EV Charging Industry Slims Down

There were some noteworthy absences from this event, providing evidence of EV charging industry consolidation.  The two absences that loomed largest were Better Place and ECOtality, both of which have declared bankruptcy.  Many conference participants are worried about the effect the failure of these two companies could have on the industry by creating a perception that these investments – both from the government and the private sector – were wasted.  The Better Place and ECOtality experiences are really quite different.  Better Place failed because of a very risky technology concept.  ECOtality promoted a conventional charging solution but suffered from a poor business case.  That said, what they do have in common is they could have a chilling effect on private investors’ enthusiasm for funding startups in this sector.

PEV Choice Expands Dramatically

The strong automaker presence at the show highlights the proliferation of PEV models available or coming to market in North America through 2014.  Both Nissan and Chevrolet had a major presence, with Nissan touting its MY2013 LEAF and its larger onboard battery charger.  The exhibit hall also featured PEVs from Ford, BMW, Honda, Mitsubishi, and Toyota.  Based on my conversations, the BMW i3 generated the most buzz, followed perhaps by the Chevrolet Spark.  Those are also two of the first PEVs to be compatible with the new SAE combo fast charger plug.  Navigant Research’s report Electric Vehicle Charging Equipment projects that DC charger sales will rise rapidly in North America after 2014, as more SAE-compatible cars are  on the road.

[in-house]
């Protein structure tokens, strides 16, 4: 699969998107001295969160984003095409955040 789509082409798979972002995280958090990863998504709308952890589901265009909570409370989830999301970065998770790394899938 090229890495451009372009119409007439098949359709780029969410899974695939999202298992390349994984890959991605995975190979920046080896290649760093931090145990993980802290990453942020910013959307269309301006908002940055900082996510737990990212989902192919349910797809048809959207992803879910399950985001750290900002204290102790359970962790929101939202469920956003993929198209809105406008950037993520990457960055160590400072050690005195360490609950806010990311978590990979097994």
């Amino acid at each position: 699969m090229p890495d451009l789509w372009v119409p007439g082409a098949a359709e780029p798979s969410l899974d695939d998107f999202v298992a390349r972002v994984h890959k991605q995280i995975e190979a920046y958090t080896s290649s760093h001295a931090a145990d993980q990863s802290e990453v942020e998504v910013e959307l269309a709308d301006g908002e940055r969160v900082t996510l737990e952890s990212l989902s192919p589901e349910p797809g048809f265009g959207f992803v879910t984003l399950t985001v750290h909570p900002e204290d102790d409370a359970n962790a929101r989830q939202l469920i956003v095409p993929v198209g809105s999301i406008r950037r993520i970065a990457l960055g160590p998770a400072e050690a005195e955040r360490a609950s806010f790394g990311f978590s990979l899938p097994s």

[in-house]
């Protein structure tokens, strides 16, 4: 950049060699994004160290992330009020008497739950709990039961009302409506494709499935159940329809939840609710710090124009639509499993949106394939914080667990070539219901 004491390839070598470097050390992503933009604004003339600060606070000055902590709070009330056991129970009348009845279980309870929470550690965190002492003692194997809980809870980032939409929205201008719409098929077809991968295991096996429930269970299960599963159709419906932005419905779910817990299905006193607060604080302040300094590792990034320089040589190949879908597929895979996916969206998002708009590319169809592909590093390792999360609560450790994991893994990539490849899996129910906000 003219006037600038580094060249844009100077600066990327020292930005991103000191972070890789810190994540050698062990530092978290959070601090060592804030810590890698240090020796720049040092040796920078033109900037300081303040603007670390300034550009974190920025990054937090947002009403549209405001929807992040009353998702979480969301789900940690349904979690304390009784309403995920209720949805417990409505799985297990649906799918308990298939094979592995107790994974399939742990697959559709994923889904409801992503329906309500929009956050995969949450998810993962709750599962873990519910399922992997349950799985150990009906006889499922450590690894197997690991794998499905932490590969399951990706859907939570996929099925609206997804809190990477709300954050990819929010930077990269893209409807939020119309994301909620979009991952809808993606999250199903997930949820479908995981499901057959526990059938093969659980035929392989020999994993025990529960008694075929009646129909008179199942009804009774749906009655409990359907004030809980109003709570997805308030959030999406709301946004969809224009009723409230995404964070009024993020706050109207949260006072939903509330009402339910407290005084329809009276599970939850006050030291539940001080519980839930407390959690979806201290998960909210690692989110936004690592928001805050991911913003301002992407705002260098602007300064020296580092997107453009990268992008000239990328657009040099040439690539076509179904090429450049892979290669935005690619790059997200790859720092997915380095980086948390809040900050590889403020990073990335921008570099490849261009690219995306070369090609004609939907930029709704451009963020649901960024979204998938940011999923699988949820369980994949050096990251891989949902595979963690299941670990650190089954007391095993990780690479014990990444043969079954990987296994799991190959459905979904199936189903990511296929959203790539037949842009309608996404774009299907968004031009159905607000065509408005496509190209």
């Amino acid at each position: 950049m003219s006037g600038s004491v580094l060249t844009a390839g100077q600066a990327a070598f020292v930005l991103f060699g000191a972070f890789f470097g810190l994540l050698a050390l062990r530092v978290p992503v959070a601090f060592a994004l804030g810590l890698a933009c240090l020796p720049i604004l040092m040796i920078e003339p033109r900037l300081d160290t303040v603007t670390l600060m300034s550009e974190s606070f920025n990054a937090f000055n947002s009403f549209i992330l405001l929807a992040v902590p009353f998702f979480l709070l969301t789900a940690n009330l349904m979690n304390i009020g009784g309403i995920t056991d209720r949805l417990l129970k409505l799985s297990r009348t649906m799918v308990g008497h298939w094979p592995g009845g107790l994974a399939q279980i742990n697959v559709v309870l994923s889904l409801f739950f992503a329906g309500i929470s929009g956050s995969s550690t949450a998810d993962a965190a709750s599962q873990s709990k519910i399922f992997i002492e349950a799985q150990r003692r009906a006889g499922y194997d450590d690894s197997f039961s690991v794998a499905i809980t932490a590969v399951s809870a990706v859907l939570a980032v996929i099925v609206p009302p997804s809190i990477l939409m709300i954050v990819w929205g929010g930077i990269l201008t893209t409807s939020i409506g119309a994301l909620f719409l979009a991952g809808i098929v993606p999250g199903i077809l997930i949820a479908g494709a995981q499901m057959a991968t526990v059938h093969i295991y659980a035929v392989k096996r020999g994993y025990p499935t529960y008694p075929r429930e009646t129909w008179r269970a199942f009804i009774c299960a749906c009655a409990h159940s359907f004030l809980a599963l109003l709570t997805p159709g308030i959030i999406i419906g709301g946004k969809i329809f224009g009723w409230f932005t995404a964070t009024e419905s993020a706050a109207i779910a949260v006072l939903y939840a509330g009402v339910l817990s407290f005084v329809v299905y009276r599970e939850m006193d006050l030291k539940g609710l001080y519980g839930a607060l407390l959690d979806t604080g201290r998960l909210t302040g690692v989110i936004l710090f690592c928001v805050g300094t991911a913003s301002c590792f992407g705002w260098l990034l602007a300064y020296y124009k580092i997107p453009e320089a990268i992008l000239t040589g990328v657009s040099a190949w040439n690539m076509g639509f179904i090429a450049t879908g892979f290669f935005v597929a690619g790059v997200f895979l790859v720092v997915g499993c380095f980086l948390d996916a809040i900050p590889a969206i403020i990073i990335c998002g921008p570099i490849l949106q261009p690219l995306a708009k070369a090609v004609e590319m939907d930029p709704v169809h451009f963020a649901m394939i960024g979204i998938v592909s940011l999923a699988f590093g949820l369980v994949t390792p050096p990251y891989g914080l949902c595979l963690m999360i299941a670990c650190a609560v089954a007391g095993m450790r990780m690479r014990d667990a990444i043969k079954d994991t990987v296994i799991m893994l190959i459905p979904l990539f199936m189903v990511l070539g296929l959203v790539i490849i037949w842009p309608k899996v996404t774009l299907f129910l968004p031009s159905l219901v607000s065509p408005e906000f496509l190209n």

Annual DC EVSE Unit Sales by Country, North America: 2013-2022

(Source: Navigant Research)

DC Charging Comes to the Fore

There was a surprising level of comity around the DC charging market, given that the market is still grappling with the dueling standards issue.  In the DC charging panel, Nissan’s Brendan Jones and BMW’s Cliff Fietzek each touted the importance of fast charging as part of the total charging puzzle for their customers.  They agreed that the first priority is putting DC chargers within the community to serve customers who need an emergency charge or simply want to extend their daily range.  They also agreed that using DC charging to create intercity electric highways is not a high priority right now.  Interestingly, although Nissan has backed the CHAdeMO plug, Jones sounded supportive of all standards and did not seek to argue against the SAE standard.  Fietzek argued that the combo plug is easier for the EV driver and lighter for the vehicle.

There is increased interest in lower power DC chargers and whether they may be more commercially viable than 50 kW chargers.  The major advantage of these chargers is the lower price tag.  They also can help charging installation hosts avoid demand charges, a serious cost issue that could hinder the DC charging market.  Interestingly, the DC charging panel did not necessarily see higher power AC charging as a viable alternative to the DC charging market, at least not in the United States.  Fietzek noted that the OEMs would rather remove weight and cost from the vehicle not add to it by putting on ever higher power chargers.  As a result, the United States may not see a push for ever higher power AC charging as parts of Europe have.